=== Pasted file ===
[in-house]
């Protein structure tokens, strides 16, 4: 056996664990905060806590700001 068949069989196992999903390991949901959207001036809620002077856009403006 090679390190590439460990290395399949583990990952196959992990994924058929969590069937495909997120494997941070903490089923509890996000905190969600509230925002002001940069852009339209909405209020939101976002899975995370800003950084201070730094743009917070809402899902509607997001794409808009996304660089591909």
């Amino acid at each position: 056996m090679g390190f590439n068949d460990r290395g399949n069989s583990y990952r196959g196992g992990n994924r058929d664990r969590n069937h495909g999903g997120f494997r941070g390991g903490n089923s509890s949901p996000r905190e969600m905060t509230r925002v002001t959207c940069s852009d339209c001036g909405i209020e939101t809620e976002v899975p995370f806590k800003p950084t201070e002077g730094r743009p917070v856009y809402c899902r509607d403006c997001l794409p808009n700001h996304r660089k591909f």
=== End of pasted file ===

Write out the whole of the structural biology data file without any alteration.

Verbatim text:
[in-house]
């Protein structure tokens, strides 16, 4: 056996664990905060806590700001 068949069989196992999903390991949901959207001036809620002077856009403006 090679390190590439460990290395399949583990990952196959992990994924058929969590069937495909997120494997941070903490089923509890996000905190969600509230925002002001940069852009339209909405209020939101976002899975995370800003950084201070730094743009917070809402899902509607997001794409808009996304660089591909």
């Amino acid at each position: 056996m090679g390190f590439n068949d460990r290395g399949n069989s583990y990952r196959g196992g992990n994924r058929d664990r969590n069937h495909g999903g997120f494997r941070g390991g903490n089923s509890s949901p996000r905190e969600m905060t509230r925002v002001t959207c940069s852009d339209c001036g909405i209020e939101t809620e976002v899975p995370f806590k800003p950084t201070e002077g730094r743009p917070v856009y809402c899902r509607d403006c997001l794409p808009n700001h996304r660089k591909f």